|SWASH (an acronym of Simulating WAves till SHore) is a non-hydrostatic wave-flow model and is
intended to be used for predicting transformation of surface waves from offshore to the beach for studying
the surf zone and swash zone dynamics, wave propagation and agitation in ports and harbours, and rapidly
varied shallow water flows in coastal waters.
The governing equations are the nonlinear
shallow water equations including non-hydrostatic pressure and provide a general basis for
describing complex changes to rapidly varied flows typically found in coastal flooding resulting
from e.g. dike breaks and tsunamis, and wave
transformations in both surf and swash zones due to nonlinear wave-wave interactions,
interaction of waves with currents, and wave breaking as well as runup at the shoreline.
The basic philosophy of the SWASH code is to provide an
efficient and robust model that allows a wide range of time and space scales of surface waves and shallow
water flows in complex environments to be applied. As a result, SWASH allows for the entire modelling process
to be carried out in any area of interest. SWASH is close in spirit to
respect to the pragmatism employed in the development of the code in the sense that comprises are sometimes
necessary for reasons of efficiency and robustness. Furthermore, like SWAN, the software package of SWASH includes
user-friendly pre- and post-processing and does not need any special libraries.
In addition, SWASH is highly flexible, accessible and easily extendible
concerning several functionalities of the model.
It should be emphasized that SWASH is not a Boussinesq-type wave model.
Conceptually, the vertical structure of the flow is a part of the solution.
In fact, SWASH may either be run in depth-averaged mode or multi-layered mode in which the computational domain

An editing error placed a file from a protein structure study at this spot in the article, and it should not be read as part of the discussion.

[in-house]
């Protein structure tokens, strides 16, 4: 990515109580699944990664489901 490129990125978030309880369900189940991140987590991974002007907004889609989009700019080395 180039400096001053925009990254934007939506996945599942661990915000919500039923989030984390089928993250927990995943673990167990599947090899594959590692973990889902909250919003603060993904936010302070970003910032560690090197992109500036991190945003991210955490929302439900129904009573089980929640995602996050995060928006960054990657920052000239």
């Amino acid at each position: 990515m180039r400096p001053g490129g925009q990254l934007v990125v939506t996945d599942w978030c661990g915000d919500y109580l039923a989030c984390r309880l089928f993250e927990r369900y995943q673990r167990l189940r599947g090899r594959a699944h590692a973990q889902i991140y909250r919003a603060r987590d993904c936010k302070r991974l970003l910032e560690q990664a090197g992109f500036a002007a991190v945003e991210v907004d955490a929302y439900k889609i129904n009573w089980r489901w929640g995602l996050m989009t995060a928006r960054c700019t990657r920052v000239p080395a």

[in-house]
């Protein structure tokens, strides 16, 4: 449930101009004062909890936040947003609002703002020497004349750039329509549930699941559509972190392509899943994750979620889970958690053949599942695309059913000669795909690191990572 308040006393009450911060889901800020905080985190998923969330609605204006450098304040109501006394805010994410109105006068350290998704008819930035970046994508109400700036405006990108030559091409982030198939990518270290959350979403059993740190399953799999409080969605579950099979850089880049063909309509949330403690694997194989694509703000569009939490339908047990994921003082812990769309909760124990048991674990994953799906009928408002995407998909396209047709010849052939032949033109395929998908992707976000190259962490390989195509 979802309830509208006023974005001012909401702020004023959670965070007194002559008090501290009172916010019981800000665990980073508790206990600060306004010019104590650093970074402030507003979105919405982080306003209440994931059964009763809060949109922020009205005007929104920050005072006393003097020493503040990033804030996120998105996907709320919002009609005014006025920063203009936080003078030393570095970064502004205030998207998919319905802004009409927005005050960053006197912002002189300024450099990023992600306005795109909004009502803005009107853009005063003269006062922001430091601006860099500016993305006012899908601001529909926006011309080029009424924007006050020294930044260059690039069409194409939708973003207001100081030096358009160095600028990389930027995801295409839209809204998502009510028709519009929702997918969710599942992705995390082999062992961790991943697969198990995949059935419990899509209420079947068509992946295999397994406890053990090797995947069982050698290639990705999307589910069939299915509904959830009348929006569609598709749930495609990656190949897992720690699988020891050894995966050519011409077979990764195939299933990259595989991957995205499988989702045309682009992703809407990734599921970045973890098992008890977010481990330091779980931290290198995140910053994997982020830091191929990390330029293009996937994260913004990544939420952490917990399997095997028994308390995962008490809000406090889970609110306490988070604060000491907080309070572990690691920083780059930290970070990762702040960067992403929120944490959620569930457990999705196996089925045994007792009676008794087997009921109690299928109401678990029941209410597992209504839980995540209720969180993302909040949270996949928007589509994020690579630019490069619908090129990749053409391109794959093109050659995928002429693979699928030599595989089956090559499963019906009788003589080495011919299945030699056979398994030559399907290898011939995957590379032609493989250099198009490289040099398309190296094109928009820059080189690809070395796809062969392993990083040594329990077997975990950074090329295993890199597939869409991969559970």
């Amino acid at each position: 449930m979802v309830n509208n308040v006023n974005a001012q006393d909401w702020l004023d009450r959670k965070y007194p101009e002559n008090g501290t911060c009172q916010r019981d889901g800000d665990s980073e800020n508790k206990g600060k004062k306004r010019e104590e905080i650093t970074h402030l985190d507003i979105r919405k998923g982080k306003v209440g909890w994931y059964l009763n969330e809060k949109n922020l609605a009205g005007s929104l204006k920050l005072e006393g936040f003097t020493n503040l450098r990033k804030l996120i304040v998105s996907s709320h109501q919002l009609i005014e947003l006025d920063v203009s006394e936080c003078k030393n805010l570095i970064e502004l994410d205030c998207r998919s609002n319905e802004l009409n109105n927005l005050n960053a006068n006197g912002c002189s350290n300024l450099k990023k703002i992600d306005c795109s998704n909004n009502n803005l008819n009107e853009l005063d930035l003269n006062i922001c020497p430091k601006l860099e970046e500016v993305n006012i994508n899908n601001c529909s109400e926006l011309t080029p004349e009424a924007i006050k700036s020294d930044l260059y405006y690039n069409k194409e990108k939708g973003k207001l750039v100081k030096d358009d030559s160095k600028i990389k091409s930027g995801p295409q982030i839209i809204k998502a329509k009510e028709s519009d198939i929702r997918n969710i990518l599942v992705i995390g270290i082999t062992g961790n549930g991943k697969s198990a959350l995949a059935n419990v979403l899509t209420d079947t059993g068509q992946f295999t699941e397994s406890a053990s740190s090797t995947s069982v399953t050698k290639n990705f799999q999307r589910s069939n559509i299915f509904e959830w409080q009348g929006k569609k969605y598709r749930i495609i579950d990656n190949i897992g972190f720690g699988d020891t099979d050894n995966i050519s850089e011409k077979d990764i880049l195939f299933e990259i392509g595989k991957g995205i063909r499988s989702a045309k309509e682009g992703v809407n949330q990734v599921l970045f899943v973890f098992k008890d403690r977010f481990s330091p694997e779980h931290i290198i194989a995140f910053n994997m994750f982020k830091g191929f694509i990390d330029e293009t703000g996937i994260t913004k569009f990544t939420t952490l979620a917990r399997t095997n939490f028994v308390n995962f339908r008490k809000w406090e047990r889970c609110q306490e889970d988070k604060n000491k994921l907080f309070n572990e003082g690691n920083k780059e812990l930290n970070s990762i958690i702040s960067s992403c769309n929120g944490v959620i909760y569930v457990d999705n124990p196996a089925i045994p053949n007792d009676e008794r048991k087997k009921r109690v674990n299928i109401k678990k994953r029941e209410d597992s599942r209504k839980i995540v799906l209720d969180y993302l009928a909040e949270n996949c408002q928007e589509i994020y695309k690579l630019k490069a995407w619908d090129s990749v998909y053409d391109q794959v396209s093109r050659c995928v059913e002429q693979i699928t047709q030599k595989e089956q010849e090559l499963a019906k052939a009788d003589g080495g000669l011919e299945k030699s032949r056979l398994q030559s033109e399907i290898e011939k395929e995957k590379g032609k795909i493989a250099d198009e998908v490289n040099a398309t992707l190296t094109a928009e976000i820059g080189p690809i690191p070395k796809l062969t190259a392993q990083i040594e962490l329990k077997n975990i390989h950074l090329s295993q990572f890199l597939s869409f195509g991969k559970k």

is divided into a fixed number of vertical terrain-following layers. SWASH improves its frequency dispersion by
increasing this number of layers rather than increasing the order of derivatives of the dependent variables like
Boussinesq-type wave models do. Yet, SWASH contains at most second order
spatial derivatives, whereas the applied finite difference approximations are at most second order accurate
in both time and space. This is probably the main reason why SWASH is much more robust and
faster than any other
Boussinesq-type wave model. This approach receives good linear frequency dispersion
up to kh ≤ 7 with two equidistant layers at 1% error in phase
velocity (k and h are the wave number and water depth, respectively).
In addition, SWASH does not have any numerical filter nor dedicated
dissipation mechanism to eliminate short wave instabilities.
Neither does SWASH include other ad-hoc measures like the surface roller model for wave breaking, the slot
technique for moving shoreline and source functions for internal wave generation. See also an interesting
paper on this subject.
Applications drawn from the work of the Fluid Mechanics research
group at Delft University convey an impression of the capabilities of SWASH.